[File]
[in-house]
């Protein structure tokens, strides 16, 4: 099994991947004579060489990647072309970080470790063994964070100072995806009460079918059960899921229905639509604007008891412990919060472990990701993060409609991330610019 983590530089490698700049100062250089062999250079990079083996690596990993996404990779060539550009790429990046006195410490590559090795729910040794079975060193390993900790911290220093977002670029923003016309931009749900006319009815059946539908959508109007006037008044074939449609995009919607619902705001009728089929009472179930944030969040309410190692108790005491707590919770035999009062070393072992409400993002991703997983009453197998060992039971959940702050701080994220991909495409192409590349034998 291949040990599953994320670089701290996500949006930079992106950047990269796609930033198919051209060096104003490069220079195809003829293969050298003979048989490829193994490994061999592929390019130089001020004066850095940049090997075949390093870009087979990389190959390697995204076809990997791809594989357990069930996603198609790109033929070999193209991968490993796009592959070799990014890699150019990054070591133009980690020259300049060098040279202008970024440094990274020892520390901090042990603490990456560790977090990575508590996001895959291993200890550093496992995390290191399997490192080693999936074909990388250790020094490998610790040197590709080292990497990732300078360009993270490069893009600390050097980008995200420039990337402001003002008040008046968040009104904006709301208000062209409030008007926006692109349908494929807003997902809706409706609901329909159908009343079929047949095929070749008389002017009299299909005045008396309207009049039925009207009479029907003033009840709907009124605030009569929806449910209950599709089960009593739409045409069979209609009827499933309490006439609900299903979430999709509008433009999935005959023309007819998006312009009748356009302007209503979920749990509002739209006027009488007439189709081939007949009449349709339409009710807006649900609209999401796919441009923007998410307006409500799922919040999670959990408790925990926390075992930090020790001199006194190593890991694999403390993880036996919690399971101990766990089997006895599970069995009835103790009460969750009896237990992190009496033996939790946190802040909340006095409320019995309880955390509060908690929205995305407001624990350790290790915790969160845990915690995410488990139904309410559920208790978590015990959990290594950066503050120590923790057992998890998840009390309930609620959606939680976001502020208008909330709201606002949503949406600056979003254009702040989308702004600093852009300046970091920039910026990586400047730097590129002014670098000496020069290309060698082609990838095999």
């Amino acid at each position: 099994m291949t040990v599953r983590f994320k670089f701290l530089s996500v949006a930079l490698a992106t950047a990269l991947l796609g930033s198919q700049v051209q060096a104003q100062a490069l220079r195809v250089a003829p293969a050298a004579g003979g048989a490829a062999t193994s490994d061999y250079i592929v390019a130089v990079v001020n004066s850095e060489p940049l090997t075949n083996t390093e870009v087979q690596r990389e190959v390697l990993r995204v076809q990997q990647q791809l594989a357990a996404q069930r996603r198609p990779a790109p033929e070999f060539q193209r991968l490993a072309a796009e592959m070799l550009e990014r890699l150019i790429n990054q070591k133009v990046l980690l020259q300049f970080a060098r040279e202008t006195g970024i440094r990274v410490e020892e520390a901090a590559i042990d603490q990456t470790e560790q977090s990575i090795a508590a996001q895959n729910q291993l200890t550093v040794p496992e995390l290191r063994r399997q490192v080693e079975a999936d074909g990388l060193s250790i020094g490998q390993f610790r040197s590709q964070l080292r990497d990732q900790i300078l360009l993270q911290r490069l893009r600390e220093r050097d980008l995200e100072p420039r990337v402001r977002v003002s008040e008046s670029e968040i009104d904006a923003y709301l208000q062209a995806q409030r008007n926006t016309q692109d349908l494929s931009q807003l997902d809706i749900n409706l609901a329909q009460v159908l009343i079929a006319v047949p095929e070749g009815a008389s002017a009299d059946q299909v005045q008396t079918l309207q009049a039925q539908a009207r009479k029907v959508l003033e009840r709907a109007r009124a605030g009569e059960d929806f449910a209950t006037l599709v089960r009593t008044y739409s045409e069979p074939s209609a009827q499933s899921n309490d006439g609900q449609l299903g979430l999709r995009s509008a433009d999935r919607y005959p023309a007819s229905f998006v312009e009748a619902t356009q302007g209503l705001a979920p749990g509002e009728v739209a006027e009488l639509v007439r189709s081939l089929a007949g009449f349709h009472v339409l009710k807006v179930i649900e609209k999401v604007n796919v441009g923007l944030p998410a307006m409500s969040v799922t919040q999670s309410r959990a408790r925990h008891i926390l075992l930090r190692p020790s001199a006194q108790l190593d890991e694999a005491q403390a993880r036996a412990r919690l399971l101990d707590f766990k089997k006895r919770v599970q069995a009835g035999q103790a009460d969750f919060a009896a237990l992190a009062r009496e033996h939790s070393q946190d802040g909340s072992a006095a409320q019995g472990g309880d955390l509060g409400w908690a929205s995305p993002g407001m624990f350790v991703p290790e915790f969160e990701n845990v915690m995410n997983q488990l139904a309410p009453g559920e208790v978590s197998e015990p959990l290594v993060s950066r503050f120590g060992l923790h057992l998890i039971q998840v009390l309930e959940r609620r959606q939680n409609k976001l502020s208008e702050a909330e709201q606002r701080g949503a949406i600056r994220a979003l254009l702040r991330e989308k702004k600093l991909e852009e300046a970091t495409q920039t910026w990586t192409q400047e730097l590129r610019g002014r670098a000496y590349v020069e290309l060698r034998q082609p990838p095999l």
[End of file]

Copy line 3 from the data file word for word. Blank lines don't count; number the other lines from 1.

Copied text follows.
């Amino acid at each position: 099994m291949t040990v599953r983590f994320k670089f701290l530089s996500v949006a930079l490698a992106t950047a990269l991947l796609g930033s198919q700049v051209q060096a104003q100062a490069l220079r195809v250089a003829p293969a050298a004579g003979g048989a490829a062999t193994s490994d061999y250079i592929v390019a130089v990079v001020n004066s850095e060489p940049l090997t075949n083996t390093e870009v087979q690596r990389e190959v390697l990993r995204v076809q990997q990647q791809l594989a357990a996404q069930r996603r198609p990779a790109p033929e070999f060539q193209r991968l490993a072309a796009e592959m070799l550009e990014r890699l150019i790429n990054q070591k133009v990046l980690l020259q300049f970080a060098r040279e202008t006195g970024i440094r990274v410490e020892e520390a901090a590559i042990d603490q990456t470790e560790q977090s990575i090795a508590a996001q895959n729910q291993l200890t550093v040794p496992e995390l290191r063994r399997q490192v080693e079975a999936d074909g990388l060193s250790i020094g490998q390993f610790r040197s590709q964070l080292r990497d990732q900790i300078l360009l993270q911290r490069l893009r600390e220093r050097d980008l995200e100072p420039r990337v402001r977002v003002s008040e008046s670029e968040i009104d904006a923003y709301l208000q062209a995806q409030r008007n926006t016309q692109d349908l494929s931009q807003l997902d809706i749900n409706l609901a329909q009460v159908l009343i079929a006319v047949p095929e070749g009815a008389s002017a009299d059946q299909v005045q008396t079918l309207q009049a039925q539908a009207r009479k029907v959508l003033e009840r709907a109007r009124a605030g009569e059960d929806f449910a209950t006037l599709v089960r009593t008044y739409s045409e069979p074939s209609a009827q499933s899921n309490d006439g609900q449609l299903g979430l999709r995009s509008a433009d999935r919607y005959p023309a007819s229905f998006v312009e009748a619902t356009q302007g209503l705001a979920p749990g509002e009728v739209a006027e009488l639509v007439r189709s081939l089929a007949g009449f349709h009472v339409l009710k807006v179930i649900e609209k999401v604007n796919v441009g923007l944030p998410a307006m409500s969040v799922t919040q999670s309410r959990a408790r925990h008891i926390l075992l930090r190692p020790s001199a006194q108790l190593d890991e694999a005491q403390a993880r036996a412990r919690l399971l101990d707590f766990k089997k006895r919770v599970q069995a009835g035999q103790a009460d969750f919060a009896a237990l992190a009062r009496e033996h939790s070393q946190d802040g909340s072992a006095a409320q019995g472990g309880d955390l509060g409400w908690a929205s995305p993002g407001m624990f350790v991703p290790e915790f969160e990701n845990v915690m995410n997983q488990l139904a309410p009453g559920e208790v978590s197998e015990p959990l290594v993060s950066r503050f120590g060992l923790h057992l998890i039971q998840v009390l309930e959940r609620r959606q939680n409609k976001l502020s208008e702050a909330e709201q606002r701080g949503a949406i600056r994220a979003l254009l702040r991330e989308k702004k600093l991909e852009e300046a970091t495409q920039t910026w990586t192409q400047e730097l590129r610019g002014r670098a000496y590349v020069e290309l060698r034998q082609p990838p095999l």